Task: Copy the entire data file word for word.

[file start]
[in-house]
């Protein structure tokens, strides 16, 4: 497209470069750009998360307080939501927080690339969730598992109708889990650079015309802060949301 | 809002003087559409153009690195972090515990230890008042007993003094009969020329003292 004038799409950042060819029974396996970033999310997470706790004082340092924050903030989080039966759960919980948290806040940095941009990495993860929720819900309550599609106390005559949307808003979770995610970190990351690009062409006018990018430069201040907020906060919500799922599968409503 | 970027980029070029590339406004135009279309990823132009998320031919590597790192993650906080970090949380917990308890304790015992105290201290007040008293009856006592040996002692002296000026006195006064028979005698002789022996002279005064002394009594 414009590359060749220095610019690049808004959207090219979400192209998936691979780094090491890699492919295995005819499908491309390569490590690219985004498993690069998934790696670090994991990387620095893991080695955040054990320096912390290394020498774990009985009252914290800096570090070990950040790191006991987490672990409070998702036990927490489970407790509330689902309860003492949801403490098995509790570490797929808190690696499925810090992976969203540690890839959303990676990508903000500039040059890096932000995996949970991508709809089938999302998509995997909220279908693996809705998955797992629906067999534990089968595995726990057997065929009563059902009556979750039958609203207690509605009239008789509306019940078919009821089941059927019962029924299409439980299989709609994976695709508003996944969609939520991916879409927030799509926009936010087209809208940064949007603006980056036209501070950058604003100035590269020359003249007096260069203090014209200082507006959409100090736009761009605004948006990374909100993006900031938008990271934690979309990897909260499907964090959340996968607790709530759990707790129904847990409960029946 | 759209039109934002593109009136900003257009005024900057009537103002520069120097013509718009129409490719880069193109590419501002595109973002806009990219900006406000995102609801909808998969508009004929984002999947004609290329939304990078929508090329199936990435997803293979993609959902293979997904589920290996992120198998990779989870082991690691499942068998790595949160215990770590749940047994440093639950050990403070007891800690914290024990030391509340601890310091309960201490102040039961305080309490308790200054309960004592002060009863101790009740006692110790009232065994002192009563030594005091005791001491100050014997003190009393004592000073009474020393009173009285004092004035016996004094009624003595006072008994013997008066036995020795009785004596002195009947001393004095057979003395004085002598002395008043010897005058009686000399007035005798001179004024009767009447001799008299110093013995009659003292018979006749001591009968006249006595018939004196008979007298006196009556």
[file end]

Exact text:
[in-house]
């Protein structure tokens, strides 16, 4: 497209470069750009998360307080939501927080690339969730598992109708889990650079015309802060949301 | 809002003087559409153009690195972090515990230890008042007993003094009969020329003292 004038799409950042060819029974396996970033999310997470706790004082340092924050903030989080039966759960919980948290806040940095941009990495993860929720819900309550599609106390005559949307808003979770995610970190990351690009062409006018990018430069201040907020906060919500799922599968409503 | 970027980029070029590339406004135009279309990823132009998320031919590597790192993650906080970090949380917990308890304790015992105290201290007040008293009856006592040996002692002296000026006195006064028979005698002789022996002279005064002394009594 414009590359060749220095610019690049808004959207090219979400192209998936691979780094090491890699492919295995005819499908491309390569490590690219985004498993690069998934790696670090994991990387620095893991080695955040054990320096912390290394020498774990009985009252914290800096570090070990950040790191006991987490672990409070998702036990927490489970407790509330689902309860003492949801403490098995509790570490797929808190690696499925810090992976969203540690890839959303990676990508903000500039040059890096932000995996949970991508709809089938999302998509995997909220279908693996809705998955797992629906067999534990089968595995726990057997065929009563059902009556979750039958609203207690509605009239008789509306019940078919009821089941059927019962029924299409439980299989709609994976695709508003996944969609939520991916879409927030799509926009936010087209809208940064949007603006980056036209501070950058604003100035590269020359003249007096260069203090014209200082507006959409100090736009761009605004948006990374909100993006900031938008990271934690979309990897909260499907964090959340996968607790709530759990707790129904847990409960029946 | 759209039109934002593109009136900003257009005024900057009537103002520069120097013509718009129409490719880069193109590419501002595109973002806009990219900006406000995102609801909808998969508009004929984002999947004609290329939304990078929508090329199936990435997803293979993609959902293979997904589920290996992120198998990779989870082991690691499942068998790595949160215990770590749940047994440093639950050990403070007891800690914290024990030391509340601890310091309960201490102040039961305080309490308790200054309960004592002060009863101790009740006692110790009232065994002192009563030594005091005791001491100050014997003190009393004592000073009474020393009173009285004092004035016996004094009624003595006072008994013997008066036995020795009785004596002195009947001393004095057979003395004085002598002395008043010897005058009686000399007035005798001179004024009767009447001799008299110093013995009659003292018979006749001591009968006249006595018939004196008979007298006196009556």